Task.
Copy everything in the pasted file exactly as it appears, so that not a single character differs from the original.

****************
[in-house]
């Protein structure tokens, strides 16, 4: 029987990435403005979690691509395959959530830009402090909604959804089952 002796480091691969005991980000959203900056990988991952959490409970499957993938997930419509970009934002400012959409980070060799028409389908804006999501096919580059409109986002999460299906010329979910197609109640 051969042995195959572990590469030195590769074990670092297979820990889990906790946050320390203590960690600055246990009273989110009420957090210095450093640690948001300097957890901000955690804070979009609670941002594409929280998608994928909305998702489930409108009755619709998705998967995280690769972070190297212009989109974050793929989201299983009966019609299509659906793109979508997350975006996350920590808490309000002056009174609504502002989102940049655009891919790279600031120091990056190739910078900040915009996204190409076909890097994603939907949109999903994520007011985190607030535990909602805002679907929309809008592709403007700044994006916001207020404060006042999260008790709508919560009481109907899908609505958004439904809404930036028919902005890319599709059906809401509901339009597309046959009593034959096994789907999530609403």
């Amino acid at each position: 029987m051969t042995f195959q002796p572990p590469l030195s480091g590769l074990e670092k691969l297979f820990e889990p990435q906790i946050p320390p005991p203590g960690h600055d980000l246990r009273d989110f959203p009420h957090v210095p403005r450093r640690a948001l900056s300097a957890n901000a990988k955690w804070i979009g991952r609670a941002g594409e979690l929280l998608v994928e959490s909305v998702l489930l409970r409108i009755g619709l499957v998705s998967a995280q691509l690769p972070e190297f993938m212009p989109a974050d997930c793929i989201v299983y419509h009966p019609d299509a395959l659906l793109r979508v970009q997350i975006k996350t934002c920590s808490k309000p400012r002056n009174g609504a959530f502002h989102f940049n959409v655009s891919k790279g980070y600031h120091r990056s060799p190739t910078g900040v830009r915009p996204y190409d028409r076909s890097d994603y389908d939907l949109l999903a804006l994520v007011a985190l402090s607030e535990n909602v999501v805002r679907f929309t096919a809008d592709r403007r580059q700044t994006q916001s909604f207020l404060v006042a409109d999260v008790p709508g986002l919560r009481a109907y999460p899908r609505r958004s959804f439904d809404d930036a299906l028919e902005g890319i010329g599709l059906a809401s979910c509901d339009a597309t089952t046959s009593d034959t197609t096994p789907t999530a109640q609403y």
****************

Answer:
[in-house]
């Protein structure tokens, strides 16, 4: 029987990435403005979690691509395959959530830009402090909604959804089952 002796480091691969005991980000959203900056990988991952959490409970499957993938997930419509970009934002400012959409980070060799028409389908804006999501096919580059409109986002999460299906010329979910197609109640 051969042995195959572990590469030195590769074990670092297979820990889990906790946050320390203590960690600055246990009273989110009420957090210095450093640690948001300097957890901000955690804070979009609670941002594409929280998608994928909305998702489930409108009755619709998705998967995280690769972070190297212009989109974050793929989201299983009966019609299509659906793109979508997350975006996350920590808490309000002056009174609504502002989102940049655009891919790279600031120091990056190739910078900040915009996204190409076909890097994603939907949109999903994520007011985190607030535990909602805002679907929309809008592709403007700044994006916001207020404060006042999260008790709508919560009481109907899908609505958004439904809404930036028919902005890319599709059906809401509901339009597309046959009593034959096994789907999530609403």
């Amino acid at each position: 029987m051969t042995f195959q002796p572990p590469l030195s480091g590769l074990e670092k691969l297979f820990e889990p990435q906790i946050p320390p005991p203590g960690h600055d980000l246990r009273d989110f959203p009420h957090v210095p403005r450093r640690a948001l900056s300097a957890n901000a990988k955690w804070i979009g991952r609670a941002g594409e979690l929280l998608v994928e959490s909305v998702l489930l409970r409108i009755g619709l499957v998705s998967a995280q691509l690769p972070e190297f993938m212009p989109a974050d997930c793929i989201v299983y419509h009966p019609d299509a395959l659906l793109r979508v970009q997350i975006k996350t934002c920590s808490k309000p400012r002056n009174g609504a959530f502002h989102f940049n959409v655009s891919k790279g980070y600031h120091r990056s060799p190739t910078g900040v830009r915009p996204y190409d028409r076909s890097d994603y389908d939907l949109l999903a804006l994520v007011a985190l402090s607030e535990n909602v999501v805002r679907f929309t096919a809008d592709r403007r580059q700044t994006q916001s909604f207020l404060v006042a409109d999260v008790p709508g986002l919560r009481a109907y999460p899908r609505r958004s959804f439904d809404d930036a299906l028919e902005g890319i010329g599709l059906a809401s979910c509901d339009a597309t089952t046959s009593d034959t197609t096994p789907t999530a109640q609403y």